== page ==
Toilet Paper Math

Only in the world of toilet paper packaging can this be mathematically true: 12=48. What these numbers really mean is that the rolls are four times larger than the smallest roll they offer. Other brands offer packages that state 6=11 or 4=12. Toilet paper math is the most convoluted and confusing math seen in our grocery stores.

I have done my best to show the calculations in the example below.

After trying several brands, Cottonelle is my favorite. To avoid having to frequently reload a new roll, I purchase the largest rolls they offer. My jumbo rolls of Cottonelle (2ply) have 284 sheets per roll. Each package of 12 rolls contains 358.8 sq ft and costs $12.48 at my local Walmart.

We are all different in our diets, elimination frequencies and the cleanliness level we seek. Forgive my disclosure of this personal information but it is necessary to show the calculations. My personal usage is 20 sheets a day. 284 sheets per roll times 12 rolls means there are 3,408 sheets per package.  3,408 sheets divided by 20 sheets a day means that a full package gives me 170.4 days of use. My cost per sheet comes to $.00366 per sheet ($12.48/3408 = $.00366). That makes my daily expenditure for toilet tissue ($12.48 /170.4 days) 7.3 cents per day or $26.64 per year ($.073 x 365). I guess I could cut back on my daily consumption but that seems like a bad idea. Maybe I should stop considering my annual toilet paper expenditure and look for other ways to save money.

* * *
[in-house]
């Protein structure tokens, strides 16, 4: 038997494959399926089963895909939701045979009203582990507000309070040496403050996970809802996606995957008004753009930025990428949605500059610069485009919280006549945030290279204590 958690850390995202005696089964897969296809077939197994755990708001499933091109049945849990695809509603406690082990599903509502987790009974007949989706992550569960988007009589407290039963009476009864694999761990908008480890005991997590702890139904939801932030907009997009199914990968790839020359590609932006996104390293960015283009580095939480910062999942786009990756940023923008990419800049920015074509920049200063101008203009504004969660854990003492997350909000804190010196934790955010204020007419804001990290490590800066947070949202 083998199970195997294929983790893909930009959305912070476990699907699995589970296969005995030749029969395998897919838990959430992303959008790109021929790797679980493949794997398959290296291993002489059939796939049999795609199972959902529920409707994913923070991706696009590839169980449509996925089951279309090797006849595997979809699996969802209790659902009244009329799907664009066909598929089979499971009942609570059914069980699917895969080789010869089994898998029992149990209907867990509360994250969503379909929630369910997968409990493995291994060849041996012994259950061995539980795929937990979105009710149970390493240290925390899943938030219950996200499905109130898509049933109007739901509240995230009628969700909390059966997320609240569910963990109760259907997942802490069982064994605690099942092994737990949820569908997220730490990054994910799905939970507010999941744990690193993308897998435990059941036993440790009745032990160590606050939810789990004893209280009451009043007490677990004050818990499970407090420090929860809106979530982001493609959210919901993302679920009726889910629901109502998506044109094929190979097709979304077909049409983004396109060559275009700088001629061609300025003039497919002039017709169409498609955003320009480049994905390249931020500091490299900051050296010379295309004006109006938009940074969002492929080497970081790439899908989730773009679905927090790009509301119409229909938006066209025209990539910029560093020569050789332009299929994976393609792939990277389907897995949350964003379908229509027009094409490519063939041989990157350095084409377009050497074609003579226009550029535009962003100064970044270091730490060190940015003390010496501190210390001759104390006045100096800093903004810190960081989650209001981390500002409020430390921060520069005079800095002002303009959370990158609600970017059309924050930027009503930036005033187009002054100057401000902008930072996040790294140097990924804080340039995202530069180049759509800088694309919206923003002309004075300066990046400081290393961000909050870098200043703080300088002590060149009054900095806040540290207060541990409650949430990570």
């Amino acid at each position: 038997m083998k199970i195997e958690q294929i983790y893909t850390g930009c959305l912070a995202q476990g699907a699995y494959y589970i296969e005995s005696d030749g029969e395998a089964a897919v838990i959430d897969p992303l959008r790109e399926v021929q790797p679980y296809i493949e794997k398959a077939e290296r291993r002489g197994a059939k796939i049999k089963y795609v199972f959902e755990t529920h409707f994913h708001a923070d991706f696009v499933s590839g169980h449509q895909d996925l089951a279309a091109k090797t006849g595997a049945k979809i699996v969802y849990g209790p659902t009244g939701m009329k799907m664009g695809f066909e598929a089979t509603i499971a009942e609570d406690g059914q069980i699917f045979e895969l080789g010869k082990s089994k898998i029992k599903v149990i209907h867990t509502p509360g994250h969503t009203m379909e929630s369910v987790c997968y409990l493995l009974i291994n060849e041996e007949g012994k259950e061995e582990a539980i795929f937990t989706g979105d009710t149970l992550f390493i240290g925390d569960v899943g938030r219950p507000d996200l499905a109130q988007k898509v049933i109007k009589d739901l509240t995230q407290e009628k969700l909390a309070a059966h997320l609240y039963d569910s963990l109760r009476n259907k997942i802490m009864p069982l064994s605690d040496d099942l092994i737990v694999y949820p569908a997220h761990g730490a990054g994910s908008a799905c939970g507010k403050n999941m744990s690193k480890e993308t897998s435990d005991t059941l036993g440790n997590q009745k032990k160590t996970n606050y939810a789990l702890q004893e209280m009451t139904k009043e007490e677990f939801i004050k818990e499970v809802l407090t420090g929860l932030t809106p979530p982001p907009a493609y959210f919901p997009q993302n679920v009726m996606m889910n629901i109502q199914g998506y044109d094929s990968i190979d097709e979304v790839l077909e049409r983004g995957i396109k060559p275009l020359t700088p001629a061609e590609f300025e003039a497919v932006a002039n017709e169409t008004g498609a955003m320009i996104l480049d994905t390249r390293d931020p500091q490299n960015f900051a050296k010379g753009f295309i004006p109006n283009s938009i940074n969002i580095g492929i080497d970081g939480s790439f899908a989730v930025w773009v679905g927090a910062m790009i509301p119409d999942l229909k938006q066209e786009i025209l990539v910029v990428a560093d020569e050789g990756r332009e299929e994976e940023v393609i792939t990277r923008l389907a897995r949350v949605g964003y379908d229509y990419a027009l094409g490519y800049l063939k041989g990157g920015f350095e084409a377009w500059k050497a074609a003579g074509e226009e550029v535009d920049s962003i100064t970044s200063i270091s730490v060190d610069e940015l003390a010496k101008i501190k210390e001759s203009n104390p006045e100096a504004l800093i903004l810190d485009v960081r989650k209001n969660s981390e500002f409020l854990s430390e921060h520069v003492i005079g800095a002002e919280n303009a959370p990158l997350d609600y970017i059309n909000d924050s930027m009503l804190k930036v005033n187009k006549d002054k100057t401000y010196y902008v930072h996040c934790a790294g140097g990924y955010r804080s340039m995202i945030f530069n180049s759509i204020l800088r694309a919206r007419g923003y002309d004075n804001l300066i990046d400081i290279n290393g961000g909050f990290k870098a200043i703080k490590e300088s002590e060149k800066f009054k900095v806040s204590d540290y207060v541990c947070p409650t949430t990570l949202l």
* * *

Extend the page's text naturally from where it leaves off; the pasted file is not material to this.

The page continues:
Before beginning your own calculations, please note that your preferred brand and package size will likely mean different sheet dimensions and sheets per roll. Also, single ply products may require more sheets per trip to the toilet. Good luck with the math involved.

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